Ava Mac ’21
You’re swimming in doubt. You’re tripping on fear. You’re drowning in anxiety. You’re questioning every syllable. Your words stop and stay behind your tongue.
This is what social anxiety feels like.
Social anxiety disorder (SAD) is a mental health condition that according to the Anxiety and Depression Association (AADA), affects about 15 million Americans and is the second most commonly diagnosed anxiety disorder in the United States. The AADA defines social anxiety as “intense anxiety or fear of being judged, negatively evaluated, or rejected in a social or performance situation.”
Essentially, this means that those who suffer from this disorder worry about what others think of them when they have to engage in conversations or speak in front of a crowd. For those that have this mental illness, or even a mild form of it, it can be extremely difficult to contribute to discussions whether in school or in day to day conversations.
People with social anxiety also feel disappointed and strong regret when they don’t speak out. “You tend to miss out on things like interesting conversations, or opportunities to speak up,” SLHS freshman Chloe Pomann said when thinking back to many times when her interests were being spoken of yet she was too scared to add to the conversation.
Living with this disorder, in general, can be very frustrating, as your own self doubt suffocates your thoughts and opinions and blocks them from leaving your mouth. You hope and pray that somehow these fears of speaking would go away, but these kind of things do not go away that easy. You may wonder, ‘What can I do to feel more confident?’ Or, ‘How do I feel more comfortable about opening up and speaking out?’ Well, the Gay Straight Alliance is a good place to start.
The Gay Straight Alliance (GSA) is a club in high schools designed to create a safe, accepting environment for any student regardless of sexual orientation, gender expression, or identity. Over 6,500 of these clubs exist in high schools around the United States.
At SLHS, our GSA is advised by math teacher Mr. Jacob Sayraf and has around 12 members. They meet every two weeks on Friday from 2:30 to 3:30 to discuss and question political, cultural and social matters. Members engage themselves in conversations proposing ideas and solutions to current issues that affect us as students or even as American or world citizens.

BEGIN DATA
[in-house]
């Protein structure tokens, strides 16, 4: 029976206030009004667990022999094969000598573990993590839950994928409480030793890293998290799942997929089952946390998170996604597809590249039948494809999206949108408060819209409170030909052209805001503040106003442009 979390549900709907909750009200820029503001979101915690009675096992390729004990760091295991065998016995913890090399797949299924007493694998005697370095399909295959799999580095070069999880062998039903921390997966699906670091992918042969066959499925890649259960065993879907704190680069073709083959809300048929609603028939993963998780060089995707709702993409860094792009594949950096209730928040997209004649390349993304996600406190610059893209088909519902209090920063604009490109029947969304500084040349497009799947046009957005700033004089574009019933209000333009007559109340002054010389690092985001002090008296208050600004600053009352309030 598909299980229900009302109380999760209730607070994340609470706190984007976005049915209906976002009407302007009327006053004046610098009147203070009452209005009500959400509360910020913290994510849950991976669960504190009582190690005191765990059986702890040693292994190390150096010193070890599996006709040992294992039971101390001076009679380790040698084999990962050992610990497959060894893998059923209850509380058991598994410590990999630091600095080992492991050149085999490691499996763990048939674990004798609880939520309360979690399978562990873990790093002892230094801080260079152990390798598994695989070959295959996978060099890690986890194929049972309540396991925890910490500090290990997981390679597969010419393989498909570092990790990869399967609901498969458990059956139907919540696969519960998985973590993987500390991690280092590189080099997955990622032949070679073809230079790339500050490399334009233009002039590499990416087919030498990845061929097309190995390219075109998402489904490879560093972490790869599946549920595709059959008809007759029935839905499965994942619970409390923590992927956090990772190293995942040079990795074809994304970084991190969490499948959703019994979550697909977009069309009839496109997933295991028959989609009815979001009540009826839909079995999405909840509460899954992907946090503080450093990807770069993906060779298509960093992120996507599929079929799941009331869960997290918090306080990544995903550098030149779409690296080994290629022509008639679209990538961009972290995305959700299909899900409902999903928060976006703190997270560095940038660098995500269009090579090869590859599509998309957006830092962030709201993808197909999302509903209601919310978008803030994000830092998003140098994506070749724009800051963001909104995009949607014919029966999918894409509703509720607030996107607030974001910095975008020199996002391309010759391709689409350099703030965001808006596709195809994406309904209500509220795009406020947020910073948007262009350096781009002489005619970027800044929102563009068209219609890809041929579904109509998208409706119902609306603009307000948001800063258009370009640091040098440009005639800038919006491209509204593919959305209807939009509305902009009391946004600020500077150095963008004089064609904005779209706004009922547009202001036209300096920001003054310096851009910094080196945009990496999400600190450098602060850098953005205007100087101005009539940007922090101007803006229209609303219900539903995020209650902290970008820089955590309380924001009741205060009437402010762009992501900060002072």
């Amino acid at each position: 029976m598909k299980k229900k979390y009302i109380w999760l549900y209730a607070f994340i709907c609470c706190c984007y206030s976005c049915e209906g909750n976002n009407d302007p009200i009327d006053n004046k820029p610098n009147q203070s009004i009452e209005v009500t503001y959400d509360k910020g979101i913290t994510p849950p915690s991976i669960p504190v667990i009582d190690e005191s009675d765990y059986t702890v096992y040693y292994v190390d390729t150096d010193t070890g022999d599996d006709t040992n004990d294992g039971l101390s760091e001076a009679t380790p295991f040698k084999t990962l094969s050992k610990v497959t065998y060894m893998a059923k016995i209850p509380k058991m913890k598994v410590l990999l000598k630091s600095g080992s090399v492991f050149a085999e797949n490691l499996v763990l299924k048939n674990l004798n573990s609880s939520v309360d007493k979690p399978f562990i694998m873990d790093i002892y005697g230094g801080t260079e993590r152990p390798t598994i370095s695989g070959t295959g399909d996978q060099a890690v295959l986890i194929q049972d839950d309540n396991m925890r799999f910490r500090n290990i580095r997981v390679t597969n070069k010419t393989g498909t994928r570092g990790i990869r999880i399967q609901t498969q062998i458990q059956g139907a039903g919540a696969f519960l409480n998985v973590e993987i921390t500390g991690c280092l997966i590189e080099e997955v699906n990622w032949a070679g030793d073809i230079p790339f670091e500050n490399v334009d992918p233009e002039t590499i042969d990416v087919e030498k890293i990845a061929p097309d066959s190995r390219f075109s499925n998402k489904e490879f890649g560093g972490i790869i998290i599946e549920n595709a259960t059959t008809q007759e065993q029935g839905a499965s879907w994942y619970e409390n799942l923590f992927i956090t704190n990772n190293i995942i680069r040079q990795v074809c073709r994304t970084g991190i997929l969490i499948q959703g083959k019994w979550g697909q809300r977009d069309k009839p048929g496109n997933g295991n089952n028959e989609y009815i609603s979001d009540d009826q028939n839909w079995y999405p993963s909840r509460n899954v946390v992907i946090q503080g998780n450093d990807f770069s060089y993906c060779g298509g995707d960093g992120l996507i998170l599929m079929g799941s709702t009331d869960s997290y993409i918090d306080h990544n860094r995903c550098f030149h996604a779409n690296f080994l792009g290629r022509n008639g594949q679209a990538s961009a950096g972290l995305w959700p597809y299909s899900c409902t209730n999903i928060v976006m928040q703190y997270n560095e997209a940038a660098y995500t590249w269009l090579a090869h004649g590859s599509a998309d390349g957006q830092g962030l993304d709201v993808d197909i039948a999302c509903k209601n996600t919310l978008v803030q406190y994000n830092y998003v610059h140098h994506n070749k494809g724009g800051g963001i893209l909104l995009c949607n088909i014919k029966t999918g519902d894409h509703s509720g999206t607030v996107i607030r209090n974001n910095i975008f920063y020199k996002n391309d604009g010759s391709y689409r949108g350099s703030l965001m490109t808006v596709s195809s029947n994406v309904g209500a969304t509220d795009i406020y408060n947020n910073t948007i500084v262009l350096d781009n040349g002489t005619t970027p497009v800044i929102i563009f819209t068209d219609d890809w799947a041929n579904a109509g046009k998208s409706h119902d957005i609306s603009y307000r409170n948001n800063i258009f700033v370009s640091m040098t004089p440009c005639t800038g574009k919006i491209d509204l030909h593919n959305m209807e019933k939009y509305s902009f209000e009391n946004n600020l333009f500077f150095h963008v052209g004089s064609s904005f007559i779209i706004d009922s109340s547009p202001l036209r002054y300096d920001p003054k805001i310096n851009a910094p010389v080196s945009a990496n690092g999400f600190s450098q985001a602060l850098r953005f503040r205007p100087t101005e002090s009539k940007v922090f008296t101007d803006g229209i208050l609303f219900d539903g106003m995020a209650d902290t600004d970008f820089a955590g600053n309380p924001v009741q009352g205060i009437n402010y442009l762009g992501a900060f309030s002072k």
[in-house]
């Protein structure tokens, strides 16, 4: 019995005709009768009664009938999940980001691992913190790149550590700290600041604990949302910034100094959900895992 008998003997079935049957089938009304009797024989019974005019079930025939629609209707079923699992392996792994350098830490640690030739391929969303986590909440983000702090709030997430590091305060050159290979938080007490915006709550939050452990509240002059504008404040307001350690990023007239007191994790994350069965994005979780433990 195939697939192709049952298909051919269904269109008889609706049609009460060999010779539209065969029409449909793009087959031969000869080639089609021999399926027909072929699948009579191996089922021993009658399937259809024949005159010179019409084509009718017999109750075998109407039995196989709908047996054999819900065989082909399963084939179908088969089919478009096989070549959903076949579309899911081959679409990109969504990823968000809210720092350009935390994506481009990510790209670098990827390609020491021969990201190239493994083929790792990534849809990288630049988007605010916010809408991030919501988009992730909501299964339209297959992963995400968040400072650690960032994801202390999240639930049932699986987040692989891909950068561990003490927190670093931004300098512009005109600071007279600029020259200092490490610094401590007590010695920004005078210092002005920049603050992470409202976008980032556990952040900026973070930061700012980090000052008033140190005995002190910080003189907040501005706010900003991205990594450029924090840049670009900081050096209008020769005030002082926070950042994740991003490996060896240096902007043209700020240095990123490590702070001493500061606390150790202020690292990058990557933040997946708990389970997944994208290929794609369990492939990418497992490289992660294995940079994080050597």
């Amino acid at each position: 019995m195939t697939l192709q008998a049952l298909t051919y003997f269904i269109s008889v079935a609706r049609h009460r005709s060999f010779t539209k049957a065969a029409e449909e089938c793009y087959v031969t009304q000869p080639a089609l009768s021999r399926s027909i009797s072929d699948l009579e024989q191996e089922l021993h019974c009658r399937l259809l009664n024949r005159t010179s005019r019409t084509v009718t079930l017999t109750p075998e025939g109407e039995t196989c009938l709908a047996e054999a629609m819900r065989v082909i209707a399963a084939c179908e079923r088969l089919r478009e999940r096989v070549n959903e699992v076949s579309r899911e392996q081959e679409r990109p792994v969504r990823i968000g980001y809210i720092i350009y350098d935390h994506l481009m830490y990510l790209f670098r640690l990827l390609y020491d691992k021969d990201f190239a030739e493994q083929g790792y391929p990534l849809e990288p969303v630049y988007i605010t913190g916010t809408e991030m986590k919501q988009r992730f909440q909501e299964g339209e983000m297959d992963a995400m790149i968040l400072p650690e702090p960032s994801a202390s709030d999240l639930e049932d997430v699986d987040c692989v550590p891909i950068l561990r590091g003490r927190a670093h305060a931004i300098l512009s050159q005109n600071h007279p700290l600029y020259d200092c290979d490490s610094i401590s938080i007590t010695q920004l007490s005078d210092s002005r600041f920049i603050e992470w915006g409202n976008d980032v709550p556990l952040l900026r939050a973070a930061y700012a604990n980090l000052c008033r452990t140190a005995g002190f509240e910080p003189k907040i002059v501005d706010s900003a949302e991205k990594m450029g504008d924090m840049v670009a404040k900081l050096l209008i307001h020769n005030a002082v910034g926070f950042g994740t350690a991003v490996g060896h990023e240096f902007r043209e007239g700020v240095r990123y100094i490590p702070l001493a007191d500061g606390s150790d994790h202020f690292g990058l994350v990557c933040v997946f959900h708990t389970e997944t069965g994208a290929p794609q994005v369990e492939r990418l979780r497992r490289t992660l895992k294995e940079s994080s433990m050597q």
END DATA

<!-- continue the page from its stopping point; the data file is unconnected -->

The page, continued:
These discussions not only allow members to become educated on social and political topics, but also build up their abilities to speak in groups. They can gain confidence in their own words and ultimately, in themselves.
“When I first joined GSA, I didn’t quite know where I stood on social situations, especially in political and social [issues]. Discussing it and becoming educated on it – which is something I need to do in order to gear up for every GSA meeting – has really brought insight to who I stand for and who I am,” SLHS junior Angelica Cook said passionately after the recent GSA meeting.
Cook has been in GSA since freshman year and, since then, has found that this club has allowed her to understand new topics and strengthen her self confidence.
The GSA also helps deal with another aspect of social anxiety: being so insecure of your mixed opinion to the point that you can’t share it.
Sophomore Lily Sayset-Gorsch, a member of GSA since freshman year, explained,“Examining what other people’s stances are shapes my view on things because I’m very indecisive.” She described that GSA gave her the opportunity to hear other people’s opinions and formulate her own. This can help someone with social anxiety who is unconfident with their opinion feel supported in hearing others and in turn, feel more comfortable sharing it.
This feeling of being comfortable to share is also strengthened by the encouraging members. Freshman Alondra Reyna detailed that her favorite part of GSA is “the way everyone is able to speak their mind with supportive and amazing people around.”
The setting that the club creates allows members, both old and new, to feel comfortable voicing their opinions. This can help those with social anxiety start to feel comfortable speaking in places in and out of the club, such as in class or group settings, where they may have previously struggled.
Social anxiety can be a very serious mental illness, but it’s not impossible to overcome. Take advantage of the groups at your school, such as GSA, to find a place to develop self confidence and a group of people to support you as your social abilities improve.
Photo courtesy of http://www.onhold.on.ca